Playing Style | Bowing Down Home
Island fiddlers are as a rule very much aware of the issue of playing style, and most can clearly describe their own place within the stylistic universe of eastern Canadian fiddling. On the individual level, each player is seen as having his or her own unique style or sound, which is seen as an inherent expression of the personality. Efforts to consciously imitate the styles of other players are generally discouraged.
Most people are so familiar with the individual styles of the fiddlers who live in their area that they can generally identify players at musical events sight unseen. If they don’t know the musician personally, they can generally tell from his or her playing style where he or she comes from.
Click here for a description of the Island’s several Regional Playing Styles.
General Characteristics of the Prince Edward Island Fiddling Sound
The Island sound in general has the following characteristics: strong rhythmic accents, an approach to bowing which bites into the strings and swings precisely with the rhythm of the music, enhancement of resonance and color through an elaborate system of double-stringing, (bowing two strings at once), plus at least some fleshing out and decoration of melodies via a wide range of bowing and noting hand ornaments.
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Placing rhythmic accents appropriately – often referred to as “putting timing on the notes" – is what seems to best define liveliness, the crucial musical characteristic that makes people want to get up and dance. For a performance to be considered lively, the rhythms of a given tune must exactly reflect the tempo and rhythmic nuances of Island dancing. Ultimately, such dance rhythms become inseparable from the melody, and thereby serve as a universal and indelible aspect of the Island fiddling sound.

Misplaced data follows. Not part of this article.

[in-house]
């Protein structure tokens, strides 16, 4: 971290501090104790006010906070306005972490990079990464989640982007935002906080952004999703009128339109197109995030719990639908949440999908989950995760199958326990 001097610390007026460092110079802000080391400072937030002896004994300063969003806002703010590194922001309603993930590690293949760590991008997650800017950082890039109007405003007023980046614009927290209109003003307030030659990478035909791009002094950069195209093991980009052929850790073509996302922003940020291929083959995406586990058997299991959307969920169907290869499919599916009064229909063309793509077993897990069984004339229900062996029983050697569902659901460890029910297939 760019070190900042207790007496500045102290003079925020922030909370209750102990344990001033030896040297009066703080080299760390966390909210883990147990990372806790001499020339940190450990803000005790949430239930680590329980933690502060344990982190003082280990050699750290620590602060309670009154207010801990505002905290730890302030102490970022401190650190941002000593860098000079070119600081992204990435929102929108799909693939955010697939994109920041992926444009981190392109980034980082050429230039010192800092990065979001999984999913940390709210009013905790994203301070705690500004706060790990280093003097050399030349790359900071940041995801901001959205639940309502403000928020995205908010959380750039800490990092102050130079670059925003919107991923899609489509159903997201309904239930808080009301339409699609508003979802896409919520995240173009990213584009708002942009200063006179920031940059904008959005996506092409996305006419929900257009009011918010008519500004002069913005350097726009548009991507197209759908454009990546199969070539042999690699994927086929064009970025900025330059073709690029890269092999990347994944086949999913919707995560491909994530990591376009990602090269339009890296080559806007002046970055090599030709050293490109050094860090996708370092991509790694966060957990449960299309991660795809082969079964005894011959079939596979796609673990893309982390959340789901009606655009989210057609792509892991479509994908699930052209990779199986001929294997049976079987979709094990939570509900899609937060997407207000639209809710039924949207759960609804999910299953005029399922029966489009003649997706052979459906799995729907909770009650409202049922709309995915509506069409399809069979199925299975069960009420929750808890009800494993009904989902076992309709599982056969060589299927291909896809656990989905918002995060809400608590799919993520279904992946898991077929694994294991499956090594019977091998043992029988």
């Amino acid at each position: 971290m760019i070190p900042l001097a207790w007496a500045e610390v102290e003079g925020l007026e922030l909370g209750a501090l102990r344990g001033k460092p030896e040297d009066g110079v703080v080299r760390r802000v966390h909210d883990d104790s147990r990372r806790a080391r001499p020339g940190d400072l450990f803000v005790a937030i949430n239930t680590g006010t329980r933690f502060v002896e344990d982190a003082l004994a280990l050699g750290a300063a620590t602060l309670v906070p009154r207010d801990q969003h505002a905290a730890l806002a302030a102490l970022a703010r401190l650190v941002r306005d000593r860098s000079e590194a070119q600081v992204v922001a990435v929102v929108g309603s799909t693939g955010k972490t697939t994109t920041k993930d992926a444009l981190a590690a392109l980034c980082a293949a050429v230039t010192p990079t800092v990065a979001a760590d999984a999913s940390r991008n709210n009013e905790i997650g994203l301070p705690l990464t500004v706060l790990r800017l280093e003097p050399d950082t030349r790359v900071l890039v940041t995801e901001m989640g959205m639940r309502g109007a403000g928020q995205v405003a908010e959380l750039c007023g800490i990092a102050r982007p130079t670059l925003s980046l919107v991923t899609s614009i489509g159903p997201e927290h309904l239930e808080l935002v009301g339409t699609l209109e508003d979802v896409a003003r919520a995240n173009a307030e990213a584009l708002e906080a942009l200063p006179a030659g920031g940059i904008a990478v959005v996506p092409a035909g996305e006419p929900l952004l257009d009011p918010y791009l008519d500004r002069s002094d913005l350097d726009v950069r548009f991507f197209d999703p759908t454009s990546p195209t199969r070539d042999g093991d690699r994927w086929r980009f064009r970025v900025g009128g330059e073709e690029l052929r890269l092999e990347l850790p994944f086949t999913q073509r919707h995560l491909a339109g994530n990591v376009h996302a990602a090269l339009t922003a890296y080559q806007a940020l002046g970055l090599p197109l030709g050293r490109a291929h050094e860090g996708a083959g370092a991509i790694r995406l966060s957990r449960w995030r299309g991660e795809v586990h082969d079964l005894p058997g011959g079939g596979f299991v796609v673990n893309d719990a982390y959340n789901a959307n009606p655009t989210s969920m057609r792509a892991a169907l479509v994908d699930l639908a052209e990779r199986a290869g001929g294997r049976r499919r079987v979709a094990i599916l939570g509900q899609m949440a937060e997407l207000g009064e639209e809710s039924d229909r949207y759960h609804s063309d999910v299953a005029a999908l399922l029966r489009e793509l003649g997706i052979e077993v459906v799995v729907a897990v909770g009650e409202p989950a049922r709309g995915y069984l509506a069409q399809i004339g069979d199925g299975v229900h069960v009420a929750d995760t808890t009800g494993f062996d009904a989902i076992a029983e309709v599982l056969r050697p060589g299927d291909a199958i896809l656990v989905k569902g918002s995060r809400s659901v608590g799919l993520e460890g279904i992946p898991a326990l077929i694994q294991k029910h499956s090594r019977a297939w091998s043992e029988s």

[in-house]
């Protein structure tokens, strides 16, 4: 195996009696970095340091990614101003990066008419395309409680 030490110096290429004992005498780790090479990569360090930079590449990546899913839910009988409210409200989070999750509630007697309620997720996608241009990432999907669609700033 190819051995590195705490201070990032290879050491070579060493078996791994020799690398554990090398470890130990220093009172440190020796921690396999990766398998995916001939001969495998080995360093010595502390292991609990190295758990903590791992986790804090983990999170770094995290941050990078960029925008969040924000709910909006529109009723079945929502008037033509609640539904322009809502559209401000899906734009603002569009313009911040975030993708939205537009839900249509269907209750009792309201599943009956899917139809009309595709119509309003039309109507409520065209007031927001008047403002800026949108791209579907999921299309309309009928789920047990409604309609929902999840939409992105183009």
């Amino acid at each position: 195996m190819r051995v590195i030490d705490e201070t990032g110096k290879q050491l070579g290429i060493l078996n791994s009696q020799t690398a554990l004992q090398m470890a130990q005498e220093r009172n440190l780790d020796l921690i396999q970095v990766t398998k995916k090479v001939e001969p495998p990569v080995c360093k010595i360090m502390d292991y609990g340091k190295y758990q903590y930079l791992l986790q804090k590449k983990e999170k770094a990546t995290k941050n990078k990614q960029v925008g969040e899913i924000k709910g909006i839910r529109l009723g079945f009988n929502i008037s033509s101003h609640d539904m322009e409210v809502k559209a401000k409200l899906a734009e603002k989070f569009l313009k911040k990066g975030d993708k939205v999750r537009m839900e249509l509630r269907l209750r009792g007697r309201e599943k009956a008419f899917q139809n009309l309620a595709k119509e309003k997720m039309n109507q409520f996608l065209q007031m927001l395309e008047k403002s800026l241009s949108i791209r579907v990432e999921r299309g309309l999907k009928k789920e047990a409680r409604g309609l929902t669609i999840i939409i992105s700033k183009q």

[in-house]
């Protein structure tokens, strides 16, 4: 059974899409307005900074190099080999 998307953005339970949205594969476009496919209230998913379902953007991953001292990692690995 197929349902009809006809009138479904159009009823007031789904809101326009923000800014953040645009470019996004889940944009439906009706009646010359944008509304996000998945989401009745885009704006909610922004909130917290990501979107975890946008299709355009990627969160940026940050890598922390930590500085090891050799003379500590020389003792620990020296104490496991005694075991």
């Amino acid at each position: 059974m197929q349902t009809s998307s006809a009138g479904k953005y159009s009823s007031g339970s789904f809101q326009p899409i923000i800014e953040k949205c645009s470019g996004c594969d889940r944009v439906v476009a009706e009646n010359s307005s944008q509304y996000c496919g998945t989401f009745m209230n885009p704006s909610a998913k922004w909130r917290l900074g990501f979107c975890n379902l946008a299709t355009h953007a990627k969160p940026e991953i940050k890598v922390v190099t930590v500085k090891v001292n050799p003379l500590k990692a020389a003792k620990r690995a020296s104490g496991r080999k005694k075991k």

Once tunes are introduced to the Island repertoire, they often undergo a subtle transformation that allows for the insertion of favored dance-accents. The case of St. Anne's Reel, which first appeared on PEI in the 1930s via Québec radio, provides an excellent illustration of this phenomenon.
Biting into the strings with the bow is often referred to as “taking sound out of the fiddle.” In the old days, enhanced bow pressure helped fiddlers project their music above the din of house parties, weddings, or benefit dances. What’s more, “taking sound out” serves both as the method of choice for marking rhythmic accents and as an important way to communicate higher levels of intensity to dancers or audience.
Manipulating the bow so as to achieve the right “swing” and accents for Island dance music is one of the main challenges that youngsters faced when learning to play. They would watch and listen carefully, for example, to pick up the proper rhythm for the swing-partner maneuver of Island square-sets. Alternatively, there was a certain swing and tempo that step-dancers needed to hear before they would even consider getting on the floor.